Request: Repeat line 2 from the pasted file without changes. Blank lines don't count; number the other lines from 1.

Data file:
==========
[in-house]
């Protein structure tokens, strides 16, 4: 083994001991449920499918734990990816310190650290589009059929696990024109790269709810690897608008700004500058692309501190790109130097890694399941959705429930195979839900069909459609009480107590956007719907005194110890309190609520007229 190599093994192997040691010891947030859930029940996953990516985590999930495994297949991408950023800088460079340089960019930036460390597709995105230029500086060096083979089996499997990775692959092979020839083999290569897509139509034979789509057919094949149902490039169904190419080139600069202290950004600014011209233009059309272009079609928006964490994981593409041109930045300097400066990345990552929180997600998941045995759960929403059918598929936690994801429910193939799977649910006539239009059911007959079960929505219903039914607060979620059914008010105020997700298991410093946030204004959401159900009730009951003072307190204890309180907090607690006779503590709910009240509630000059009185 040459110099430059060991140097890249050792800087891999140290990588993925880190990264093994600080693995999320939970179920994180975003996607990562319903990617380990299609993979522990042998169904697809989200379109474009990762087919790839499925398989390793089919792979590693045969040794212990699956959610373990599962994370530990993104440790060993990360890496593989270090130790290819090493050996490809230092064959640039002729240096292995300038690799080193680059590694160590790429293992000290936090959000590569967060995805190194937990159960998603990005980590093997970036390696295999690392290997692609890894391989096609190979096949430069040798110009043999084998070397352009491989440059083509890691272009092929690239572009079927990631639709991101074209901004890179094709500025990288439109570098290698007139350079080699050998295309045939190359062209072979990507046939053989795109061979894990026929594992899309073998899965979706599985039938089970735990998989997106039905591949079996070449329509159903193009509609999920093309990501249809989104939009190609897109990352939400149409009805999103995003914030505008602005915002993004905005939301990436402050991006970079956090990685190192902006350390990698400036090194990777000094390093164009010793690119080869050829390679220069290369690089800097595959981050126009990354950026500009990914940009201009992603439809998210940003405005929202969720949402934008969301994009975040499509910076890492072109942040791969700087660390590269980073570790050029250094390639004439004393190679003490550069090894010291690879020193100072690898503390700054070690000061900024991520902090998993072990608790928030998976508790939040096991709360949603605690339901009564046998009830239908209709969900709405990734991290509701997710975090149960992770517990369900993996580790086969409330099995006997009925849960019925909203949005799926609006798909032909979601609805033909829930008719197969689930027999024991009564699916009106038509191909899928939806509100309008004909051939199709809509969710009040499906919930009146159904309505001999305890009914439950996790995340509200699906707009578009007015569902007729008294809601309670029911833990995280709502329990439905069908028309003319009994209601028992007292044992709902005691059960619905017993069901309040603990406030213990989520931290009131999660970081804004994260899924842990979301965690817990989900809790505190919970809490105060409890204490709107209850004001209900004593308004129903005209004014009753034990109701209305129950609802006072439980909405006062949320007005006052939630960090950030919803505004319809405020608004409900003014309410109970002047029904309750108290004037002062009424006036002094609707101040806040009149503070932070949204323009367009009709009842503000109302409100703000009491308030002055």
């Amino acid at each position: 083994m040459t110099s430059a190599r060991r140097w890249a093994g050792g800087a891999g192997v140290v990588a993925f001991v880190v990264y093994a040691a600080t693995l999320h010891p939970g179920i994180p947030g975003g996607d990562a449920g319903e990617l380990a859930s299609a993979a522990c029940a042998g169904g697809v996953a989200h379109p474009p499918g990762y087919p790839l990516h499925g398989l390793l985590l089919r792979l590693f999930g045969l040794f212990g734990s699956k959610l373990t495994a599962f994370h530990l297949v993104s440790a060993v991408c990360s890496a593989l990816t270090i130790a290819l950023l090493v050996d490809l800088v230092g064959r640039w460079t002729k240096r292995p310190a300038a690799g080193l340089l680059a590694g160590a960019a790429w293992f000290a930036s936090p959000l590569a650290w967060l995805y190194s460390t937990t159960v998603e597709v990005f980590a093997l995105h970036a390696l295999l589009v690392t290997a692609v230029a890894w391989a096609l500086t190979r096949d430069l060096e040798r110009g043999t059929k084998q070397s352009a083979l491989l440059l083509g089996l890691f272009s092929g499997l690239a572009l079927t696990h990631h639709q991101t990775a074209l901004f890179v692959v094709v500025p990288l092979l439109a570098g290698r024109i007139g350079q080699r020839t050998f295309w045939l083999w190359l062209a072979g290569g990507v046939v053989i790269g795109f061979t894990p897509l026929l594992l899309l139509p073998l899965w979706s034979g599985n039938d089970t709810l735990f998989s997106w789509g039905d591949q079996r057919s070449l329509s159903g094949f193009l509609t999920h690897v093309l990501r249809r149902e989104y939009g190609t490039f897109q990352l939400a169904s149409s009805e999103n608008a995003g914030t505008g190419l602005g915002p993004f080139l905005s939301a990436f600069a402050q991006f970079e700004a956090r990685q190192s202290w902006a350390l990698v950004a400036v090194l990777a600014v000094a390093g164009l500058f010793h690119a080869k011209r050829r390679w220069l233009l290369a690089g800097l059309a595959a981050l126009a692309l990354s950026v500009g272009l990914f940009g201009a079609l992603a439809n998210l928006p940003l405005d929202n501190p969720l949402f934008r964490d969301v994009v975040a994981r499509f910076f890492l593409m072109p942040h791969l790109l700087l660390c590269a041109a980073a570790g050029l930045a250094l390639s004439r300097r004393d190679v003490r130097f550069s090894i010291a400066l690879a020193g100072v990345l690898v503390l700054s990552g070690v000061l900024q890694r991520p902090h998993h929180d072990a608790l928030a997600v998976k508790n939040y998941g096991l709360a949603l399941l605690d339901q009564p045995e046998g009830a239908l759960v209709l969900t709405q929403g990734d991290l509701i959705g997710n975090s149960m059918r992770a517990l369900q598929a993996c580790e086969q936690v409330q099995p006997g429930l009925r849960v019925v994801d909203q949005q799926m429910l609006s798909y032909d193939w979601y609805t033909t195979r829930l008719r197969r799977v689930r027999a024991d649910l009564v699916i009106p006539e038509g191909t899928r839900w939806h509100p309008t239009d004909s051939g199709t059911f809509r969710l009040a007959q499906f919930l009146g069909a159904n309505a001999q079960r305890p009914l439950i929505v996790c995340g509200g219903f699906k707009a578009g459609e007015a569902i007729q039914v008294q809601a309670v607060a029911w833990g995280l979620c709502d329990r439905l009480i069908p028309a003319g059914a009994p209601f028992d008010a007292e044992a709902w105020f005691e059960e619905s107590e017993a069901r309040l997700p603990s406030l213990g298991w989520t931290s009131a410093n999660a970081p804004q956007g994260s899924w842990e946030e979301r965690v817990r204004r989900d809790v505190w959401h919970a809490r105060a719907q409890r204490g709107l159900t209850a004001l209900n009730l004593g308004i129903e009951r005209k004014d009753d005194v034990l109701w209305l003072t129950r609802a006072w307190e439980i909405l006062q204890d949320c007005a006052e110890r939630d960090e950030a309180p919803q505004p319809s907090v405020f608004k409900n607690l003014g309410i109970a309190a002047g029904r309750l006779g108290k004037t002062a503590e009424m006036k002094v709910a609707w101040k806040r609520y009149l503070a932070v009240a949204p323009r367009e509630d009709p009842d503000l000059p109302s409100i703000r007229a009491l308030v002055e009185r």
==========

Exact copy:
């Protein structure tokens, strides 16, 4: 083994001991449920499918734990990816310190650290589009059929696990024109790269709810690897608008700004500058692309501190790109130097890694399941959705429930195979839900069909459609009480107590956007719907005194110890309190609520007229 190599093994192997040691010891947030859930029940996953990516985590999930495994297949991408950023800088460079340089960019930036460390597709995105230029500086060096083979089996499997990775692959092979020839083999290569897509139509034979789509057919094949149902490039169904190419080139600069202290950004600014011209233009059309272009079609928006964490994981593409041109930045300097400066990345990552929180997600998941045995759960929403059918598929936690994801429910193939799977649910006539239009059911007959079960929505219903039914607060979620059914008010105020997700298991410093946030204004959401159900009730009951003072307190204890309180907090607690006779503590709910009240509630000059009185 040459110099430059060991140097890249050792800087891999140290990588993925880190990264093994600080693995999320939970179920994180975003996607990562319903990617380990299609993979522990042998169904697809989200379109474009990762087919790839499925398989390793089919792979590693045969040794212990699956959610373990599962994370530990993104440790060993990360890496593989270090130790290819090493050996490809230092064959640039002729240096292995300038690799080193680059590694160590790429293992000290936090959000590569967060995805190194937990159960998603990005980590093997970036390696295999690392290997692609890894391989096609190979096949430069040798110009043999084998070397352009491989440059083509890691272009092929690239572009079927990631639709991101074209901004890179094709500025990288439109570098290698007139350079080699050998295309045939190359062209072979990507046939053989795109061979894990026929594992899309073998899965979706599985039938089970735990998989997106039905591949079996070449329509159903193009509609999920093309990501249809989104939009190609897109990352939400149409009805999103995003914030505008602005915002993004905005939301990436402050991006970079956090990685190192902006350390990698400036090194990777000094390093164009010793690119080869050829390679220069290369690089800097595959981050126009990354950026500009990914940009201009992603439809998210940003405005929202969720949402934008969301994009975040499509910076890492072109942040791969700087660390590269980073570790050029250094390639004439004393190679003490550069090894010291690879020193100072690898503390700054070690000061900024991520902090998993072990608790928030998976508790939040096991709360949603605690339901009564046998009830239908209709969900709405990734991290509701997710975090149960992770517990369900993996580790086969409330099995006997009925849960019925909203949005799926609006798909032909979601609805033909829930008719197969689930027999024991009564699916009106038509191909899928939806509100309008004909051939199709809509969710009040499906919930009146159904309505001999305890009914439950996790995340509200699906707009578009007015569902007729008294809601309670029911833990995280709502329990439905069908028309003319009994209601028992007292044992709902005691059960619905017993069901309040603990406030213990989520931290009131999660970081804004994260899924842990979301965690817990989900809790505190919970809490105060409890204490709107209850004001209900004593308004129903005209004014009753034990109701209305129950609802006072439980909405006062949320007005006052939630960090950030919803505004319809405020608004409900003014309410109970002047029904309750108290004037002062009424006036002094609707101040806040009149503070932070949204323009367009009709009842503000109302409100703000009491308030002055």